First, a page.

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Spunk: resilience and semen

Spunk: resilience and semen

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ACT launches new support group for guys who party and play
A new breed of counselling is coming to Toronto. 
 
Called Spunk, the project's double-entendre title -- “resilience and semen,” the website proclaims -- is meant to shake up the two-front war against risky sex and drug addiction.
 
Spunk is spearheaded by a duo from the AIDS Committee of Toronto (ACT), half of whom is Adam Busch, coordinator of ACT’s gay youth and gay men's harm reduction program. The fledgling group is opening up a very gay conversation about bareback sex and drug use.
 
The six-week program for dudes who like dudes (gay, bi, queer or trans, HIV-positive or -negative) employs research conducted in 2009 by a coalition of AIDS and addiction centres. Spunk is their baby.
 
Spunk “plays with the idea of ambivalence,” says Busch.
 
Once a week for six weeks, the guys get together and take a scalpel to their drug use and sex lives. From there, ACT hopes that -- if they need it -- they can make their own change. It’s called motivational interviewing, a technique designed to speak directly to the issue without resorting to the “spiritual or quasi-religious”overtones of Alcoholics or Narcotics Anonymous, says Busch. It’s about increasing people’s self-awareness. Busch says that some of these guys opened up in a way they would never do otherwise – not even with their partners or dealers.
 
In the harm reduction community, there’s very little that orients itself toward the gay community, never mind groups like AA and NA that require members to be completely clean. “For guys who haven’t hit rock bottom,” Busch says, “there really isn’t something for them to go to.”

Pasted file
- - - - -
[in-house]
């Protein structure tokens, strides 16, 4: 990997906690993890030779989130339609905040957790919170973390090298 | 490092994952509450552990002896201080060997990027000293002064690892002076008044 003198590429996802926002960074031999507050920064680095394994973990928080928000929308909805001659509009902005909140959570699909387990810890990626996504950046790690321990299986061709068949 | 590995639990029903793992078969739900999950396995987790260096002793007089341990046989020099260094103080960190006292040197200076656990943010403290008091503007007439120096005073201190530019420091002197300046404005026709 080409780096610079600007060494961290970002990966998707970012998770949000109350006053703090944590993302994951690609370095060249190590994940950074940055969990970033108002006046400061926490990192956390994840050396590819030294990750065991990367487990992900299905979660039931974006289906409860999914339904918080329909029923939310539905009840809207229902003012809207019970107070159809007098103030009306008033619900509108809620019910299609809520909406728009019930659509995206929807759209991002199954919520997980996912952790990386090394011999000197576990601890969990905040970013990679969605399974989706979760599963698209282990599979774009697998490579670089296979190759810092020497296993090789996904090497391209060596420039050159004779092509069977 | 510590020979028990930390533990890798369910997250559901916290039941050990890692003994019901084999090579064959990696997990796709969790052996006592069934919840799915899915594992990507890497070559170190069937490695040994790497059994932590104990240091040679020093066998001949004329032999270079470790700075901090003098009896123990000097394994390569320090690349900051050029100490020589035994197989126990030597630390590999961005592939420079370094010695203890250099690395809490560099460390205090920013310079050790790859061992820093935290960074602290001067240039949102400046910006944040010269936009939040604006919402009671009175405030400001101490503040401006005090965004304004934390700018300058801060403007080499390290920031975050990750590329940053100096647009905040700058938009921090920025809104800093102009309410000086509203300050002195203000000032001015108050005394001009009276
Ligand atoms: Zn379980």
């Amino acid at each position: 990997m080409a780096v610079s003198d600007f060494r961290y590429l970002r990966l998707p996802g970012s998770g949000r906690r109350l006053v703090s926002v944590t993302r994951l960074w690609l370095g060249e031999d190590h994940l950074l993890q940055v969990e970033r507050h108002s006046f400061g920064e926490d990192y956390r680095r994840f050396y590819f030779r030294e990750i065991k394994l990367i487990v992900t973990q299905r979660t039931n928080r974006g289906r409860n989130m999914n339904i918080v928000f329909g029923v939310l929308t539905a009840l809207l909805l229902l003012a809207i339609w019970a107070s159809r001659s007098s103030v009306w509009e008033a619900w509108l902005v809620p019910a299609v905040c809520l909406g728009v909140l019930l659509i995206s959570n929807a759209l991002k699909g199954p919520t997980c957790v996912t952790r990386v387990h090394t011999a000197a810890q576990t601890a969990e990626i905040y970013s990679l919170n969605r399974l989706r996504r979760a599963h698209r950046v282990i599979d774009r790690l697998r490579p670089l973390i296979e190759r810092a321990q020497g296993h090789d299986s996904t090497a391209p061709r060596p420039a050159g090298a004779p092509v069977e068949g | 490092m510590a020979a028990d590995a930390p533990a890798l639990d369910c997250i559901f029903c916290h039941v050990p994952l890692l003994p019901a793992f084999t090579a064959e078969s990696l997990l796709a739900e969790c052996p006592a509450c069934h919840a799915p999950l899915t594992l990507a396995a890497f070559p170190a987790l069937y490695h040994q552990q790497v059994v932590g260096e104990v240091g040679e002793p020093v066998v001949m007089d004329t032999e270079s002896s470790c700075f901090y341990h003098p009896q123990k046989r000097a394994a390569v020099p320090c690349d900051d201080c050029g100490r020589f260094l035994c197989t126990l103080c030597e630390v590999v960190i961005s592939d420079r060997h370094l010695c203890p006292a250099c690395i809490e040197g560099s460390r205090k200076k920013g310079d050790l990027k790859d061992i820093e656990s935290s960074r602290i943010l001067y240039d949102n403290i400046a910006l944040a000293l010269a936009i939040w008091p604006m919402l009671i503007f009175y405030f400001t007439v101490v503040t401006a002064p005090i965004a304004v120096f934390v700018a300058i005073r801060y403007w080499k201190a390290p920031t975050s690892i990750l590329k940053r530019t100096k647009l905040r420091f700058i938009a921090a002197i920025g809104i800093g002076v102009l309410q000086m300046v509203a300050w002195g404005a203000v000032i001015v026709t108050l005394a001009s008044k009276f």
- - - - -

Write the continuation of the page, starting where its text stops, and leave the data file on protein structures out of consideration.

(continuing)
Spunk runs in two sessions: one in the spring and one in the fall. The spring session is exclusively for men 30 and older, while the fall is for younger guys. Busch points out that the younger group tends to be less educated about HIV – a failure he chalks up to the school system – and tends to be less concerned, or “pre-contemplative,” about their drug use. Busch says the fall session will also provide for some “good old-fashioned gay mentoring.”
 
“The group’s intention wasn’t to be a miracle, necessarily,” Busch says. “We didn’t set out to get guys clean and sober and be forever abstinent.” Busch’s bluntness is insightful. He admits there are attractive aspects to the party-and-play lifestyle. Being able to talk to the group at that level is important.
 
“When people are not allowed to talk about it and the supply is still there,” Busch says, “it’s dangerous.”
 
The first session garnered praise from the participants, some of whom made real changes in their life because of it. “Everyone showed a shift in how they thought of their substance abuse,” Busch says. The unanimous consensus was that the non-judgmental space the group establishes is very effective.
 
Busch says the buzz in Toronto’s queer community and in harm-reduction circles is very positive, especially regarding the idea of a uniquely gay perspective. “The harm-reduction sector tends to be very heteronormative,” he says.
 
The group is opening up recruitment for its fall session, and Busch encourages any under-30 guys who are interested to apply.
 
For more information, contact Adam Busch at 416-340-8484 x235.
  

Comments

Happy talk
Gay men who party and play and have bareback sex are destined to become HIV-positive. They are destined to become dependent on government subsidies for expensive, anti-HIV drugs for the rest of their lives. Sooner or later, they will sero-convert - despite any futile, "happy talk" program of the taxpayer-funded AIDS Committee of Toronto. At least the participants in ACT's harm-ignoring group can sing along at http://www.youtube.com/watch?v=cMORAZCog5A
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